The Gillage Foundation

I started fishing at around four years old , in the sea, rivers and lakes of Britain. This gave me an understanding of our natural surroundings, from the woodlands, fields, beaches, sand dunes and tidal areas we had to walk to, to get to our fishing spot. I now understand what I saw as a child and how I learned to appreciate these things, as eco-systems. These systems are now under threat from many angles and we need to now man make additional ' Facilities ' for these systems to survive. A manufacturing , design lead creative architectural and science based approach should now be implemented for the essential survival of our local flora and fauna. The Gillage Foundation hopes to facilitate the above necessary approaches to the problems faced from pollution, over fishing, destruction of natural habitats by construction and local effects of global warming and species migration.

By building a series of off-shore reefs within a mile of the coastland and creating non-commercial fishing zones within this mile and also between the numerous offshore wind farms we can bring the fish stocks back to how they were when I was a child. I was so impressed by the catches we took as children and into my adult years that eventually this helped to forge my skills as a chef. Our country built it's Navy from seafaring skills learnt from our extensive fishing flotilla. As an island that's seas are enriched from Southern Gulf warming and from Artic cold flows our fish stocks were for many hundreds of years the best in the world. Now we have for the first time ever a ban on taking a Bass home to eat. Commercial fisherman can still take these fish from our waters yet individuals cannot take one home. We should all as our right be able to go fishing with our family and catch our tea.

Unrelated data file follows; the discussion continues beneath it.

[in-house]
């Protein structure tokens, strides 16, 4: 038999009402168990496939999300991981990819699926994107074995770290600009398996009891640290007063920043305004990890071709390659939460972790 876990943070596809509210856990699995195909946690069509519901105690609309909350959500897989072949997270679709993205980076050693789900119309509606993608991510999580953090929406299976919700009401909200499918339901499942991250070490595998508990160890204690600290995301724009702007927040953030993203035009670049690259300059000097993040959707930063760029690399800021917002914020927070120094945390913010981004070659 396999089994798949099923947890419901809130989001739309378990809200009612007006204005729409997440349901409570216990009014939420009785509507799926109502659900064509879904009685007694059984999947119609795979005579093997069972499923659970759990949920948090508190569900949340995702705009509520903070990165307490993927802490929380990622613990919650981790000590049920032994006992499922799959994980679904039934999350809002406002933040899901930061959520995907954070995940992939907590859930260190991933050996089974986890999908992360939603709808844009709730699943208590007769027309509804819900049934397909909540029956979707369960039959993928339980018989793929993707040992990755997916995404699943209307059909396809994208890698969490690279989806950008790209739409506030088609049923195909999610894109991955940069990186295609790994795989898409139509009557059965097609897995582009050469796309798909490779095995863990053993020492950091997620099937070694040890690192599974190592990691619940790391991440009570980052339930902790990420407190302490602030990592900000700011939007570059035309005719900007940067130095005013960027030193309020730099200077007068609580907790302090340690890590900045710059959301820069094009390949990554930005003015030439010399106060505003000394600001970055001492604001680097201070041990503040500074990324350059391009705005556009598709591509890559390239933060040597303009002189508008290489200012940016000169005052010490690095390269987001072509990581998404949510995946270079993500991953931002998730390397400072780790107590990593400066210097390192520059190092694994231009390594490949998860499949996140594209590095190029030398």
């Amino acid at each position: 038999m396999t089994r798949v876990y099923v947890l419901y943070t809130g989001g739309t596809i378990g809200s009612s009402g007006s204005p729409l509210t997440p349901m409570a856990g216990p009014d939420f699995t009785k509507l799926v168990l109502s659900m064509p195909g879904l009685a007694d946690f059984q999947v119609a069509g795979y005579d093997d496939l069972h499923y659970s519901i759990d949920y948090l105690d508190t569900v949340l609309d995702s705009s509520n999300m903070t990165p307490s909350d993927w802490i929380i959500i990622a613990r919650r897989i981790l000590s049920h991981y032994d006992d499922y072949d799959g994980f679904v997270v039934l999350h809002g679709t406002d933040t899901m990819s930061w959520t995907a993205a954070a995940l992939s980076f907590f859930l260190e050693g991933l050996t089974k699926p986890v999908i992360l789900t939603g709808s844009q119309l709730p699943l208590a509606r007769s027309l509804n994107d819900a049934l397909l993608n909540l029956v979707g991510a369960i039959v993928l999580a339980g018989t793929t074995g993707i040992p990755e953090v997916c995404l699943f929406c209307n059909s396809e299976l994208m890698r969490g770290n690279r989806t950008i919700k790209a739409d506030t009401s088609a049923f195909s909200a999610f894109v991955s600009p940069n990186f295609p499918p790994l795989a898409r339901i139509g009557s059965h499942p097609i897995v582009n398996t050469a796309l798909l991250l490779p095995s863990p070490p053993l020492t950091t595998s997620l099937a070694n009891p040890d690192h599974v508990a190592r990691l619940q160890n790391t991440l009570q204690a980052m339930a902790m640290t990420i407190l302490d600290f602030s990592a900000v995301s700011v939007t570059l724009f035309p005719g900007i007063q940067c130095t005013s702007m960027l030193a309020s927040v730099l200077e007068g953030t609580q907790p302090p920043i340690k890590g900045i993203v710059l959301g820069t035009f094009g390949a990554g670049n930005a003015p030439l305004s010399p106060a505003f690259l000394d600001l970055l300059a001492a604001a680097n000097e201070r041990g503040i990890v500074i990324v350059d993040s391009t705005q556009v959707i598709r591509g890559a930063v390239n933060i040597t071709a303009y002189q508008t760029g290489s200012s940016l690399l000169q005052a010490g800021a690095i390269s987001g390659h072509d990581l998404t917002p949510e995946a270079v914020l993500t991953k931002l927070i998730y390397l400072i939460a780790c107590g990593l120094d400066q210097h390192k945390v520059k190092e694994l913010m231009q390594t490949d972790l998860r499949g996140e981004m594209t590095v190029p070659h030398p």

The Gillage Foundation plans to build and install cabins along our coast line near to these reefs. These cabins will host meetings, teaching for adults and children, and environmental awareness. These meetings and educational processes will be designed so that an understanding of what lies below the surface should be firstly understood and then respected and protected. Posters with pictures and descriptions of rock pool life will adorn the walls and nets and buckets will be available for children for pool dipping.

A small kitchen will also be fitted to each cabin and each day a fish soup or stew will be available for guests to eat. This will be made from the fish that local commercial fishermen cannot easily sell at market yet is caught with the more sellable items. Also hobby fishermen may bring their catch to the cabin and have it prepared for them for lunch or dinner. A charge of " Gillage " will be payable for this preparation. We hope that these cabins can be staffed by people that have lost their livelihoods by the cuts to our fishing fleet. This is just the start of a larger programme of education and water resource awareness that Ongéan Environmental Design Lab is pioneering in collaboration with new partners. Look out for more information here and on a new webpage: , in construction.